Nobel Prize in Literature Steinbeck’s career was in such decline, he was surprised to hear he had won the Nobel prize. In 1962, he won the Nobel Prize for Literature for his “realistic and imaginative writing, combining as it does sympathetic humor and keen social perception.”
Steinbeck’s last two books were nonfiction. Travels with Charly in Search of America was an account of his trip from Maine to California with his poodle, Charly. His final book, America and the Americans, was about his belief that in time, America would once again feel united.
John Steinbeck died on December 20, 1968, at his apartment in New York City from complications from surgery. His wife took him home to Salinas to be buried near the land that he spent his life writing about.
The setting of Mice and Men The novel is set in the farmland of the Salinas valley, where John Steinbeck was born The ranch in the novel is near Soledad, which is south-east of Salinas on the Salinas river. The countryside described at the beginning of the novel, and the ranch itself is based on Steinbeck’s own experiences.
Historical Background to Migrant Workers Before technology created farm machinery, humans had to do a lot of the farm work by hand. Between the 1880s and the 1930s thousands of men would travel the countryside in search of work. Such work included the harvesting of wheat.
Migrant workers cont’d These workers would earn $2.50 or $3.00 a day, plus food and shelter. During the 1930s, the unemployment rate was high in the U.S., and with so many men searching for work, agencies were set up to send farmworkers to where they were needed. In the novel, George and Lennie (the two main characters) were given work cards from Murray and Ready’s, which was one of the farmwork agencies.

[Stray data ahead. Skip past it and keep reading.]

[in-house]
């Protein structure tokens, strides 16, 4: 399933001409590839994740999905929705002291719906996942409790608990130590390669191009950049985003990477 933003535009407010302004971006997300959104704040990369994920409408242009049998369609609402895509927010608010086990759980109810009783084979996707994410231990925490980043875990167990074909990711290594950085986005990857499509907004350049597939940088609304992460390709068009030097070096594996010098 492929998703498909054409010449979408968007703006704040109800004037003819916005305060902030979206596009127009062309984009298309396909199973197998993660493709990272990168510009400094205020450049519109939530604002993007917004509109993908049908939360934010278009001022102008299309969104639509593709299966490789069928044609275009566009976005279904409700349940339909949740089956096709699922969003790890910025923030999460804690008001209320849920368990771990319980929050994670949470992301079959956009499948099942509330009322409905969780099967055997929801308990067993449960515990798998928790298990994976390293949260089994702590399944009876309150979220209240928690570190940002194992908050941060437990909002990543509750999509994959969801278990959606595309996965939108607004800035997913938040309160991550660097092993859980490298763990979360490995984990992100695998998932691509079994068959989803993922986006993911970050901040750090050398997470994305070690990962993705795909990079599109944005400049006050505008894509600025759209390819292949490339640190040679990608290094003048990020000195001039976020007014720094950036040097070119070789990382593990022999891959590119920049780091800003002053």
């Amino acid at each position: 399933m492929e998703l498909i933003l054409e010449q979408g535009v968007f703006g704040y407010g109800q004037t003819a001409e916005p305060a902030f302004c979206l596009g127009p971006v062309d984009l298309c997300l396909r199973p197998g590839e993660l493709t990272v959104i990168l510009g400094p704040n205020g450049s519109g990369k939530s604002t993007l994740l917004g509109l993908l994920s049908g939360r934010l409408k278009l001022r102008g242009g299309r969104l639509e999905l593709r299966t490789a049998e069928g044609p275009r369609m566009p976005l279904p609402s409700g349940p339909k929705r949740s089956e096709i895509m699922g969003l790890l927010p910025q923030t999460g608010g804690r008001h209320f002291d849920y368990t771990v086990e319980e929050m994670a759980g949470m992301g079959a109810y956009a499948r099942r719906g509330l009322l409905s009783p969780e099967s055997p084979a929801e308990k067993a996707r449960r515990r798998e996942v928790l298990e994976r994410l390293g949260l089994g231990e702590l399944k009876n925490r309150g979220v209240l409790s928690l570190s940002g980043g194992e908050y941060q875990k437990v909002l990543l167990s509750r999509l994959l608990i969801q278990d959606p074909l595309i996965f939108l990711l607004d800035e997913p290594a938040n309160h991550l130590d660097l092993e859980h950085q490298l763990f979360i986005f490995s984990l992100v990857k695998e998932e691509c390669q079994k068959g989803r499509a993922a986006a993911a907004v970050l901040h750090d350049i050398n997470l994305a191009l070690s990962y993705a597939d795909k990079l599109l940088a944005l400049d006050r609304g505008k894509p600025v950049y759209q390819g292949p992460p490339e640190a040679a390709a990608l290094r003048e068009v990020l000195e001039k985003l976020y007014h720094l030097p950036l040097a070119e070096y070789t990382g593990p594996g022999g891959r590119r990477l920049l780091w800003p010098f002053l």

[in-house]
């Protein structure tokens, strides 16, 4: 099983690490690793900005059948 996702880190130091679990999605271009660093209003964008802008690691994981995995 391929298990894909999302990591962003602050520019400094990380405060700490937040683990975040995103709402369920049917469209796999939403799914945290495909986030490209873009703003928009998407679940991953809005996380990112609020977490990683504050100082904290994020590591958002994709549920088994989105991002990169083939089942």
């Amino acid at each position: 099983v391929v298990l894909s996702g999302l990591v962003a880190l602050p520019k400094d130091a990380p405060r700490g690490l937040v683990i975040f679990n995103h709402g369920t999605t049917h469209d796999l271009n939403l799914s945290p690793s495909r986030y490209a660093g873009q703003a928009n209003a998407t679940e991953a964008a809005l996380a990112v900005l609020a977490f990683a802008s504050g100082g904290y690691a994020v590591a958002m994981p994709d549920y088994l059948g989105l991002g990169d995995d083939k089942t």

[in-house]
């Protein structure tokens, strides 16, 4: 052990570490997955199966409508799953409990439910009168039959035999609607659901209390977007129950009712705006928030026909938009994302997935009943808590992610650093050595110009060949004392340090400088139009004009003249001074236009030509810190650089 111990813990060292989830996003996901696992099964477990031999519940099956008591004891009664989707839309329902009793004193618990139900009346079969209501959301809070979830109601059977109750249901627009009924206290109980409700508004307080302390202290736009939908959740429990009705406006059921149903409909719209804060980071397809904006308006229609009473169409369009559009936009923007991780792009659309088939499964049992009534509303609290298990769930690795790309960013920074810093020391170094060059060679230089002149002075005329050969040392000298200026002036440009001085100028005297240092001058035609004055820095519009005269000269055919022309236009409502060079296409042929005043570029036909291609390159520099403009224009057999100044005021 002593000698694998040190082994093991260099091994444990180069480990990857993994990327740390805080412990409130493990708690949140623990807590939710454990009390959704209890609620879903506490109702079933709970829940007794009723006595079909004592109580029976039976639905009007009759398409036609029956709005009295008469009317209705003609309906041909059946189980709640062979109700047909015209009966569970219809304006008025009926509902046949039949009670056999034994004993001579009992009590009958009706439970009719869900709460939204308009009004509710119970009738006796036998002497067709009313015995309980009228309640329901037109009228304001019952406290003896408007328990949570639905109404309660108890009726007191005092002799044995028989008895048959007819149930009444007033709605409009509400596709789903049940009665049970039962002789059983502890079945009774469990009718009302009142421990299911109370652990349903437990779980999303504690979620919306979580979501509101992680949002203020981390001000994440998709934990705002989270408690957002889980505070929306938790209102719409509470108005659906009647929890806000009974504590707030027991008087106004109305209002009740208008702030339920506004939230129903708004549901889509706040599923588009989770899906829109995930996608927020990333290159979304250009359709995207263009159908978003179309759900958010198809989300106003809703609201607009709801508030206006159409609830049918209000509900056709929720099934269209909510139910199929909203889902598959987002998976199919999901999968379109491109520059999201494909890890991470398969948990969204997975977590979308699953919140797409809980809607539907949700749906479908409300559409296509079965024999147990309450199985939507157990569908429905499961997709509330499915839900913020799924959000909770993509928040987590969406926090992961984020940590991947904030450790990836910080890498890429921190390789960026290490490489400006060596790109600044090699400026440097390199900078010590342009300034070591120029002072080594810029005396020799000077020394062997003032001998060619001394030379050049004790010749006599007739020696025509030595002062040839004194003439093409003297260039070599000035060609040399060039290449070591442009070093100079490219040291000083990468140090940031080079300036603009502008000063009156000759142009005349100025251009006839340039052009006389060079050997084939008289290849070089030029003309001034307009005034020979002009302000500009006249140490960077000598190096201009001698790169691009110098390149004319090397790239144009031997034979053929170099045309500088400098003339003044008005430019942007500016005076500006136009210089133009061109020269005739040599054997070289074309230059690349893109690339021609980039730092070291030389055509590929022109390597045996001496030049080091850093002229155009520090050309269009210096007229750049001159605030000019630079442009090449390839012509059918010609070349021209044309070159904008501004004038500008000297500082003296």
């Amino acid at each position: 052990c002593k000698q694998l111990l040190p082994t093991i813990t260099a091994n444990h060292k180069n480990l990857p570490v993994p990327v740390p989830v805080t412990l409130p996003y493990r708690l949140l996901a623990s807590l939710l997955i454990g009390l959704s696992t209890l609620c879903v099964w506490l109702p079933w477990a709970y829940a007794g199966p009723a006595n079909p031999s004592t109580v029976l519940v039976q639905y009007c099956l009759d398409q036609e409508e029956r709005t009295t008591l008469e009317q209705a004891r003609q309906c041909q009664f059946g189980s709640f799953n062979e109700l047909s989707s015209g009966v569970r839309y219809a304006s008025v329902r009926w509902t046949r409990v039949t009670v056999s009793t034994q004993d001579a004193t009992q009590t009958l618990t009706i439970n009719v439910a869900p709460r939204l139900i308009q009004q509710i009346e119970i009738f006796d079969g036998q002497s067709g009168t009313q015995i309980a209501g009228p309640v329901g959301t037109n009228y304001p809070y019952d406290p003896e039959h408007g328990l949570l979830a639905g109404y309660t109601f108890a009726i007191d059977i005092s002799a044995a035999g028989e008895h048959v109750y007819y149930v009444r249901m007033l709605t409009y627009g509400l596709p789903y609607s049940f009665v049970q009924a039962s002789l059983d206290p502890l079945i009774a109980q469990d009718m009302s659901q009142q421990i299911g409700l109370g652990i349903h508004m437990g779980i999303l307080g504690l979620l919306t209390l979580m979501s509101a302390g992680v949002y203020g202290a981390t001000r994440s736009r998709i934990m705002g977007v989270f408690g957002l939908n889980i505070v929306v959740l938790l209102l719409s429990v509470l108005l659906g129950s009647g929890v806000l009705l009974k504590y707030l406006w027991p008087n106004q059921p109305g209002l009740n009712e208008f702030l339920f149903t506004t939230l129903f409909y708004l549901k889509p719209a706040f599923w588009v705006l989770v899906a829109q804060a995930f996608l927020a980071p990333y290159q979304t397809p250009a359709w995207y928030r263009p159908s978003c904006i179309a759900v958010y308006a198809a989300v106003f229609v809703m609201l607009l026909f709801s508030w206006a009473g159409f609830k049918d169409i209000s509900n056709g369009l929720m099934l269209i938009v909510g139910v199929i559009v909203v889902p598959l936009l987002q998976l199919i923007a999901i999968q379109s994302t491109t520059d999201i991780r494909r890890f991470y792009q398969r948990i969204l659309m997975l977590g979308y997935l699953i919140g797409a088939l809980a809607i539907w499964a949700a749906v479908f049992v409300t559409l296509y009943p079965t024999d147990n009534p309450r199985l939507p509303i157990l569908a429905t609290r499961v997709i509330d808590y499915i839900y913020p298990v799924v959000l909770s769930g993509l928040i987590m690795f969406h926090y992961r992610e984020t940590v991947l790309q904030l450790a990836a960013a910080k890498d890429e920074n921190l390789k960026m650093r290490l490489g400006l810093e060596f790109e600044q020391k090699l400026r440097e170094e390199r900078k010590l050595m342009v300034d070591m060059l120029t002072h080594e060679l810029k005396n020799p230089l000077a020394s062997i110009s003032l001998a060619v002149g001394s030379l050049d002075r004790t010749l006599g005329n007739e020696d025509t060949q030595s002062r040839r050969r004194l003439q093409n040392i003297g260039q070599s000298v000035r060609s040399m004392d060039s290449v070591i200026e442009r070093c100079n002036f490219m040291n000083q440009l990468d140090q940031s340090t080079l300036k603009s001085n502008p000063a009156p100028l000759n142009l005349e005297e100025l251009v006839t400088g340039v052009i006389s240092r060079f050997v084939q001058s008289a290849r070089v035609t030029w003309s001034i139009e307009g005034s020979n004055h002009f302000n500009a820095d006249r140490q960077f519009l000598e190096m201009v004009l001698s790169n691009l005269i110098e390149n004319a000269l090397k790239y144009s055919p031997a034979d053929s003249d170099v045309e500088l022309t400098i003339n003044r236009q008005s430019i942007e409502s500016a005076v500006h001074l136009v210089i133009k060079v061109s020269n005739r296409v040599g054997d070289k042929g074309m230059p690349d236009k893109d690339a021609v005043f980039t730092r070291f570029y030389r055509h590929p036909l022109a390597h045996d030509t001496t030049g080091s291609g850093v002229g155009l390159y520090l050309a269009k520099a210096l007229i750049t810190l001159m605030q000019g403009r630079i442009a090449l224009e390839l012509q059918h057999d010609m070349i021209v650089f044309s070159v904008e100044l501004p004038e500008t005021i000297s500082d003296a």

The American Dream From the 17 th Century onwards, immigrants have dreamed of a better life in America. Many people immigrated to America in search of a new life for themselves or their families. Many others immigrated to escape persecution or poverty in their homeland.
American Dream cont’d These immigrants dreamed of making their fortunes in America. For many this dream of riches became a nightmare. there were horrors of slavery, there were horrors of the American Civil War, there was a growing number of slums that were just as bad as those in Europe, there was also great corruption in the American political system which led to many shattered hopes
The idea of an American Dream for many was broken when in 1929, the Wall Street crashed, marking the beginning of the Great Depression. This era affected the whole world during the 1930s, but even in the midst of hardship, some people’s dreams survived. Thousands of people made their way west towards California to escape from their farmlands in the mid-West that were failing due to drought. The characters of George and Lennie dreamt of having a “little house and a couple of acres” which was their own dream.
23 Point of View 3 rd person omniscient Steinbeck reveals his themes through the characters of George and Lennie
24 Conflict Protagonists: Main characters of the story, George and Lennie Antagonists: Characters or obstacles that the main characters must combat
25 Allegory Each character represents a larger segment of society many interconnected symbols nearly every element of the narrative has a meaning beyond the literal level –almost everything in the narrative is a symbol that relates to other symbols within the story –George and Lennie represent the themes of friendship and the American Dream –Represent those with honor but outside of society
26 Themes: The struggles of ordinary people: Loneliness Hopes and Dreams Friendship Dignity and Pride The American Dream Racial Prejudice